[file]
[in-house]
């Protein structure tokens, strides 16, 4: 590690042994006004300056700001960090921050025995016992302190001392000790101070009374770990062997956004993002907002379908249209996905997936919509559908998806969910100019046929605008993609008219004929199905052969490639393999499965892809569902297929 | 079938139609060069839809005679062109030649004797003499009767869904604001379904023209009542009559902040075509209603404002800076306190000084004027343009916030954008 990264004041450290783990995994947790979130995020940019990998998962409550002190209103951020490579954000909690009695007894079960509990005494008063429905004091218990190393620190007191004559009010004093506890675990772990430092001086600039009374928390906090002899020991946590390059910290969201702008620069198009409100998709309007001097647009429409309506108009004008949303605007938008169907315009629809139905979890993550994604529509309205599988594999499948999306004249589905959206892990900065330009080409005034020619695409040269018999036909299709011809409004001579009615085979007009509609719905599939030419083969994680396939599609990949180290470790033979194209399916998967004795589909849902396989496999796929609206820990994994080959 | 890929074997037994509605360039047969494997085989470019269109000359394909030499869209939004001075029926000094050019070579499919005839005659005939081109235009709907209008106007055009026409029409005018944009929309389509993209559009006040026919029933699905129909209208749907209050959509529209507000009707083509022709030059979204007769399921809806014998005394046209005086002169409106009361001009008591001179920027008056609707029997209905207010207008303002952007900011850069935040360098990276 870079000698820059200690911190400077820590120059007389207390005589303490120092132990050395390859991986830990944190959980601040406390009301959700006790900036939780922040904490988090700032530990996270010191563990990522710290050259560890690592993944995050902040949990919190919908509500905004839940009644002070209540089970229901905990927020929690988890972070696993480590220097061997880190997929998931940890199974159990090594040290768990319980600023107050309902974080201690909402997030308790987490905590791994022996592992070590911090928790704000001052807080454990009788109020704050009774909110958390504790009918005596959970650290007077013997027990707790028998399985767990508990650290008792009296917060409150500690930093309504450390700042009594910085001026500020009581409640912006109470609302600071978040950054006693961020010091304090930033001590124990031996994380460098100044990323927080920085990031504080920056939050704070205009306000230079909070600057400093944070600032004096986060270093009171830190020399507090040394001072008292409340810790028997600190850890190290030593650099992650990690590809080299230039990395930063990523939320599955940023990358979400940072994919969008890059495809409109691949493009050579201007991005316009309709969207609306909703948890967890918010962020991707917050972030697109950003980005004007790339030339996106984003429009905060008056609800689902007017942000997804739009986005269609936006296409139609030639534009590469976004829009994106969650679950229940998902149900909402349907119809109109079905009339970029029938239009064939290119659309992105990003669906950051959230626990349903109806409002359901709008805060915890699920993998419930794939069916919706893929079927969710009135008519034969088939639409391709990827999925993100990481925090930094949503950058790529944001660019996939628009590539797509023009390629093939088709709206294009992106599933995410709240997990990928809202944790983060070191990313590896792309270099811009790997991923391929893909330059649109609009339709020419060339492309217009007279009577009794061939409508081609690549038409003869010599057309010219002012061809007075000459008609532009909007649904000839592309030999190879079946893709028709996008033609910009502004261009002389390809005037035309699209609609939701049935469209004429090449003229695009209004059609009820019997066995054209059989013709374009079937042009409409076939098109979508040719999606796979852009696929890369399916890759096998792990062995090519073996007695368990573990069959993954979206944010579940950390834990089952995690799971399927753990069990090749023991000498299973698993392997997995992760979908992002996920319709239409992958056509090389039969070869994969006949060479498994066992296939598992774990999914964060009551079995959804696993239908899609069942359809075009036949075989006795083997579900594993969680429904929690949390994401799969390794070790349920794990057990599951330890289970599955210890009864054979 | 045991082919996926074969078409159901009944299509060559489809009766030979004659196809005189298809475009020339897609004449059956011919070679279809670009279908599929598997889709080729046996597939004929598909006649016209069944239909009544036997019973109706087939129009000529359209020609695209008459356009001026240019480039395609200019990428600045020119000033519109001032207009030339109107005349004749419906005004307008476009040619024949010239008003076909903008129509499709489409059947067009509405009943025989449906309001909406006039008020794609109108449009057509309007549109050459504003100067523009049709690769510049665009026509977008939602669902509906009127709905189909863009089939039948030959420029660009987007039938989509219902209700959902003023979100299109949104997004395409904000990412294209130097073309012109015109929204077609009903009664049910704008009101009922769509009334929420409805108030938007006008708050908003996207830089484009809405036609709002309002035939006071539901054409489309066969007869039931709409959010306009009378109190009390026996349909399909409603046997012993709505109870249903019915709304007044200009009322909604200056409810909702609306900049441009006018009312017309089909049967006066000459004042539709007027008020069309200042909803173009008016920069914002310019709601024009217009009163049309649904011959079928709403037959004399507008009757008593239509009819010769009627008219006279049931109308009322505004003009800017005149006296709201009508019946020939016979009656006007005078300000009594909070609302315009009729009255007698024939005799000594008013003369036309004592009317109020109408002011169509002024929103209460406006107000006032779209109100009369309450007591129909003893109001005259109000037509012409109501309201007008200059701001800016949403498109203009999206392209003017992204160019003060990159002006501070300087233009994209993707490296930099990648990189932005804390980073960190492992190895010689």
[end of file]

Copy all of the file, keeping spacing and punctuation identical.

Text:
[in-house]
């Protein structure tokens, strides 16, 4: 590690042994006004300056700001960090921050025995016992302190001392000790101070009374770990062997956004993002907002379908249209996905997936919509559908998806969910100019046929605008993609008219004929199905052969490639393999499965892809569902297929 | 079938139609060069839809005679062109030649004797003499009767869904604001379904023209009542009559902040075509209603404002800076306190000084004027343009916030954008 990264004041450290783990995994947790979130995020940019990998998962409550002190209103951020490579954000909690009695007894079960509990005494008063429905004091218990190393620190007191004559009010004093506890675990772990430092001086600039009374928390906090002899020991946590390059910290969201702008620069198009409100998709309007001097647009429409309506108009004008949303605007938008169907315009629809139905979890993550994604529509309205599988594999499948999306004249589905959206892990900065330009080409005034020619695409040269018999036909299709011809409004001579009615085979007009509609719905599939030419083969994680396939599609990949180290470790033979194209399916998967004795589909849902396989496999796929609206820990994994080959 | 890929074997037994509605360039047969494997085989470019269109000359394909030499869209939004001075029926000094050019070579499919005839005659005939081109235009709907209008106007055009026409029409005018944009929309389509993209559009006040026919029933699905129909209208749907209050959509529209507000009707083509022709030059979204007769399921809806014998005394046209005086002169409106009361001009008591001179920027008056609707029997209905207010207008303002952007900011850069935040360098990276 870079000698820059200690911190400077820590120059007389207390005589303490120092132990050395390859991986830990944190959980601040406390009301959700006790900036939780922040904490988090700032530990996270010191563990990522710290050259560890690592993944995050902040949990919190919908509500905004839940009644002070209540089970229901905990927020929690988890972070696993480590220097061997880190997929998931940890199974159990090594040290768990319980600023107050309902974080201690909402997030308790987490905590791994022996592992070590911090928790704000001052807080454990009788109020704050009774909110958390504790009918005596959970650290007077013997027990707790028998399985767990508990650290008792009296917060409150500690930093309504450390700042009594910085001026500020009581409640912006109470609302600071978040950054006693961020010091304090930033001590124990031996994380460098100044990323927080920085990031504080920056939050704070205009306000230079909070600057400093944070600032004096986060270093009171830190020399507090040394001072008292409340810790028997600190850890190290030593650099992650990690590809080299230039990395930063990523939320599955940023990358979400940072994919969008890059495809409109691949493009050579201007991005316009309709969207609306909703948890967890918010962020991707917050972030697109950003980005004007790339030339996106984003429009905060008056609800689902007017942000997804739009986005269609936006296409139609030639534009590469976004829009994106969650679950229940998902149900909402349907119809109109079905009339970029029938239009064939290119659309992105990003669906950051959230626990349903109806409002359901709008805060915890699920993998419930794939069916919706893929079927969710009135008519034969088939639409391709990827999925993100990481925090930094949503950058790529944001660019996939628009590539797509023009390629093939088709709206294009992106599933995410709240997990990928809202944790983060070191990313590896792309270099811009790997991923391929893909330059649109609009339709020419060339492309217009007279009577009794061939409508081609690549038409003869010599057309010219002012061809007075000459008609532009909007649904000839592309030999190879079946893709028709996008033609910009502004261009002389390809005037035309699209609609939701049935469209004429090449003229695009209004059609009820019997066995054209059989013709374009079937042009409409076939098109979508040719999606796979852009696929890369399916890759096998792990062995090519073996007695368990573990069959993954979206944010579940950390834990089952995690799971399927753990069990090749023991000498299973698993392997997995992760979908992002996920319709239409992958056509090389039969070869994969006949060479498994066992296939598992774990999914964060009551079995959804696993239908899609069942359809075009036949075989006795083997579900594993969680429904929690949390994401799969390794070790349920794990057990599951330890289970599955210890009864054979 | 045991082919996926074969078409159901009944299509060559489809009766030979004659196809005189298809475009020339897609004449059956011919070679279809670009279908599929598997889709080729046996597939004929598909006649016209069944239909009544036997019973109706087939129009000529359209020609695209008459356009001026240019480039395609200019990428600045020119000033519109001032207009030339109107005349004749419906005004307008476009040619024949010239008003076909903008129509499709489409059947067009509405009943025989449906309001909406006039008020794609109108449009057509309007549109050459504003100067523009049709690769510049665009026509977008939602669902509906009127709905189909863009089939039948030959420029660009987007039938989509219902209700959902003023979100299109949104997004395409904000990412294209130097073309012109015109929204077609009903009664049910704008009101009922769509009334929420409805108030938007006008708050908003996207830089484009809405036609709002309002035939006071539901054409489309066969007869039931709409959010306009009378109190009390026996349909399909409603046997012993709505109870249903019915709304007044200009009322909604200056409810909702609306900049441009006018009312017309089909049967006066000459004042539709007027008020069309200042909803173009008016920069914002310019709601024009217009009163049309649904011959079928709403037959004399507008009757008593239509009819010769009627008219006279049931109308009322505004003009800017005149006296709201009508019946020939016979009656006007005078300000009594909070609302315009009729009255007698024939005799000594008013003369036309004592009317109020109408002011169509002024929103209460406006107000006032779209109100009369309450007591129909003893109001005259109000037509012409109501309201007008200059701001800016949403498109203009999206392209003017992204160019003060990159002006501070300087233009994209993707490296930099990648990189932005804390980073960190492992190895010689």